An investigation of the combustion process of a heavy-duty dual fuel engine supplemented with natural gas or hydrogen

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This paper compares the effects of the addition of hydrogen (H2) or natural gas (NG) on the combustion of a heavy-duty diesel engine converted to operate under gaseous fuel-diesel dual fuel combustion mode. The parameters examined include the start of combustion (SOC), heat release process, peak heat release rate (PHRR), and combustion duration. Significant positive effects on the combustion process were only observed with the addition of a relatively large amount of H2 or NG. When operated at low load, the addition of a large amount of H2 or NG reduced the heat release rate (HRR) of the premixed combustion. By comparison, the addition of a relatively large amount of H2 or NG at high load significantly increased the PHRR of the diffusion combustion. The addition of H2 has more significant impact on the PHRR than NG. The addition of NG retarded the SOC while the impact of the addition of H2 on SOC was relatively mild. The significant variation in HRR and its phasing make it necessary to further optimize the combustion of a dual fuel engine. The impact of the addition of gaseous fuel on the brake thermal efficiency was also examined and discussed. The increased thermal efficiency was only observed with the addition of relatively large amount of H2 or NG at medium to high load. The improved thermal efficiency was due to the decrease in combustion duration and the shifting of the combustion phasing toward the optimal one. The decreased thermal efficiency observed at low load was due to the low combustion efficiency of the gaseous fuel supplemented.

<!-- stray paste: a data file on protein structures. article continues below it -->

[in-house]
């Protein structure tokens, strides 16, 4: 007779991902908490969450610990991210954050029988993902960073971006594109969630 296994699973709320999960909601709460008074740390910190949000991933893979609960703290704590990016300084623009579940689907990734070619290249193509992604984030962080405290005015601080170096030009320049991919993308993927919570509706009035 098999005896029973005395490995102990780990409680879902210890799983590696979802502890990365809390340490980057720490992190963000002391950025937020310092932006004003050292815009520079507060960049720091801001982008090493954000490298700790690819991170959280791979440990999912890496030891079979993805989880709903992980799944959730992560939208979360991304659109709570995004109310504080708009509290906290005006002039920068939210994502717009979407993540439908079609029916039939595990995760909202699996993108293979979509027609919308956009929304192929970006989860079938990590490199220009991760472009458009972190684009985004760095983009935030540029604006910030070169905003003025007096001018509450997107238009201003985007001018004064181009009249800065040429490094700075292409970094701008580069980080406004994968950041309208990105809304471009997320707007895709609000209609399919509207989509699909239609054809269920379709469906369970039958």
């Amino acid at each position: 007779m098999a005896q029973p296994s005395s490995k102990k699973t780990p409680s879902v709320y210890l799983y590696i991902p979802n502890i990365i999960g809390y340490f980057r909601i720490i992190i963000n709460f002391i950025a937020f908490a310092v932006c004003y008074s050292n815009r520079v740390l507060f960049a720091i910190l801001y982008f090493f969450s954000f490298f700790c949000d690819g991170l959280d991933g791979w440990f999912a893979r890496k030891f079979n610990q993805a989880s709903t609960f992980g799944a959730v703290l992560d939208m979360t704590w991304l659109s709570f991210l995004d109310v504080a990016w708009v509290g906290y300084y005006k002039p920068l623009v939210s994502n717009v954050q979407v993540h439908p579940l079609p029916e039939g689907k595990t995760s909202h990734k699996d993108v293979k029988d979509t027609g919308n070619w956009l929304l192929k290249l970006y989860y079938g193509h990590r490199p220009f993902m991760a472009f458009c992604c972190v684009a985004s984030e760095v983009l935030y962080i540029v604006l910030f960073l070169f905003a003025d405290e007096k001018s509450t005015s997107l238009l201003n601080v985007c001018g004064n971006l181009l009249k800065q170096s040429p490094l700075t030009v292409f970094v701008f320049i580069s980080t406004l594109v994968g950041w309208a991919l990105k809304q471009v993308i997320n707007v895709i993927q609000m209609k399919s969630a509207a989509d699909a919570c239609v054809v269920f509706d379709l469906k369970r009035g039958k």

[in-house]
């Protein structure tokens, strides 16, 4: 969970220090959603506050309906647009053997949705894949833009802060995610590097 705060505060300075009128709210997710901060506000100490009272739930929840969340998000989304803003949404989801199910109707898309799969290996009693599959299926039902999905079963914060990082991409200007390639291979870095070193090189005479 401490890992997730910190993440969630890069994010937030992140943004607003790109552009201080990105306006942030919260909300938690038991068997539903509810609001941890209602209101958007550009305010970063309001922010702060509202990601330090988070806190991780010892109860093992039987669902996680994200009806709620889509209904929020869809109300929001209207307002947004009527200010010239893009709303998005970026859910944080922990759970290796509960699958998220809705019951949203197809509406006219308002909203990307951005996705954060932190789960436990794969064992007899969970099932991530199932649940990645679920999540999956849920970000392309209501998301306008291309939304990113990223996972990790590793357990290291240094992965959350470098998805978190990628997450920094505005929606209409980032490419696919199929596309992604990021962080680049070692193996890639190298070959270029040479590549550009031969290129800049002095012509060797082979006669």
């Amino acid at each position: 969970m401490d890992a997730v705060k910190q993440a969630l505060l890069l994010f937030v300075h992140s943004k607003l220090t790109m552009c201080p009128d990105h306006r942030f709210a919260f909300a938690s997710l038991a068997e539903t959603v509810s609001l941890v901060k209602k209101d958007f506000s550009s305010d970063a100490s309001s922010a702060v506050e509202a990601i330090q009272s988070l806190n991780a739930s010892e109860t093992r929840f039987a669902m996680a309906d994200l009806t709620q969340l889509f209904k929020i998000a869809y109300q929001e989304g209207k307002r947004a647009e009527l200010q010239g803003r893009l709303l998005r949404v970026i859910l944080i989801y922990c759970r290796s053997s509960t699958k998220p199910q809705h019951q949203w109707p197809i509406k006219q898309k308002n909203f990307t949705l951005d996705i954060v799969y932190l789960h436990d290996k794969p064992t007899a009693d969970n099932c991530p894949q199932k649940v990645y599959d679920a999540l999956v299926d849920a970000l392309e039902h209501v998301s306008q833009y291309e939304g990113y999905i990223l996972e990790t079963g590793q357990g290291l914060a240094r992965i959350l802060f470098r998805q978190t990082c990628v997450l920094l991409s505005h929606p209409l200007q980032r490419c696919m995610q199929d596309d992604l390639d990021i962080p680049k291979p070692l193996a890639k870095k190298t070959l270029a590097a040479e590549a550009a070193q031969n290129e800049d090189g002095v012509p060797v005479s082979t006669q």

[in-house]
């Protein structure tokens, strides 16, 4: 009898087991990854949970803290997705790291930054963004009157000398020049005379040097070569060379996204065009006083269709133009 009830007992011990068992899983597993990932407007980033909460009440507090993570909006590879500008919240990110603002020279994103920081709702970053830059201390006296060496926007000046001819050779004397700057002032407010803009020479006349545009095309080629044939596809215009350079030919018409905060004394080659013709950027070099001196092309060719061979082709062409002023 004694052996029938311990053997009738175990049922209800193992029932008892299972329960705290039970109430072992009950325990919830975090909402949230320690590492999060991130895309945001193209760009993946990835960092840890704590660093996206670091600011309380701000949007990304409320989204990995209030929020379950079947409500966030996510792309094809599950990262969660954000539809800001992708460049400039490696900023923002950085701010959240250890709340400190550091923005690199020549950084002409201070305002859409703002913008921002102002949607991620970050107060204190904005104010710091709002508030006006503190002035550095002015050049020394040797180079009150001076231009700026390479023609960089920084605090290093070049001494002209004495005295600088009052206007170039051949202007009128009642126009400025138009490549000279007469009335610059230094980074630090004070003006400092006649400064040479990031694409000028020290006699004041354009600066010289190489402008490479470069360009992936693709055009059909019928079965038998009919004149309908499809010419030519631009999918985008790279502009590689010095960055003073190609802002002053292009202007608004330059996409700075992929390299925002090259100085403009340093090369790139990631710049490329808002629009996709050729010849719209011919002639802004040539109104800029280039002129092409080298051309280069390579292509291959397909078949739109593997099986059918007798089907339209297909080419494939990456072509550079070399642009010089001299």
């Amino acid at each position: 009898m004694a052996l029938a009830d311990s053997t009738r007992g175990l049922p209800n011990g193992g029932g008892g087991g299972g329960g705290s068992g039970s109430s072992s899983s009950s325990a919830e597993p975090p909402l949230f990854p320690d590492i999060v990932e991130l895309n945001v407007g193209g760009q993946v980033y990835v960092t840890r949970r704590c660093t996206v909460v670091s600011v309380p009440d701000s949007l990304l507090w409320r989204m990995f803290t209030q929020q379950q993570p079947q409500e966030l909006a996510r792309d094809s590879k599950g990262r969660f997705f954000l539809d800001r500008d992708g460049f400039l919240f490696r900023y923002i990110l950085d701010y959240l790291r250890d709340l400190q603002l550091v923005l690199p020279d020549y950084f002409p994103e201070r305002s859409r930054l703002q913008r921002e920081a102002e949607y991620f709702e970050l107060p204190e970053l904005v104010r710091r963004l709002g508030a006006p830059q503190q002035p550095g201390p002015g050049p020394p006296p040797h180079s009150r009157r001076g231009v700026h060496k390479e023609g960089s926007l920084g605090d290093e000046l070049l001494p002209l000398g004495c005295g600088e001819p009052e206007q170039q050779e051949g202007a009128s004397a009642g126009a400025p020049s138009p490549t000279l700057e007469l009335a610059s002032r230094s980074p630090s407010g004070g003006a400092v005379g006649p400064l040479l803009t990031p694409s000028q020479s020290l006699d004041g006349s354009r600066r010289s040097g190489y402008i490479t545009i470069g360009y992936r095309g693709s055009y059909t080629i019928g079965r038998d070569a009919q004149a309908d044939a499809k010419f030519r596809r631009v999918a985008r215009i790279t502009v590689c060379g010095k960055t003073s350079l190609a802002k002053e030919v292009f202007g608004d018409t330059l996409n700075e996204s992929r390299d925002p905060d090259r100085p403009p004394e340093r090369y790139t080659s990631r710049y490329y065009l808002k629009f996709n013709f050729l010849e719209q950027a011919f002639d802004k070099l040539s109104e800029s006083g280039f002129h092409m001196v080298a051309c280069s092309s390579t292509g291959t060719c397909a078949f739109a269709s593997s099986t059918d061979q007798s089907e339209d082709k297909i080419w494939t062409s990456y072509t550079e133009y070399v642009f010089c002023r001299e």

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International Journal of Hydrogen Energy





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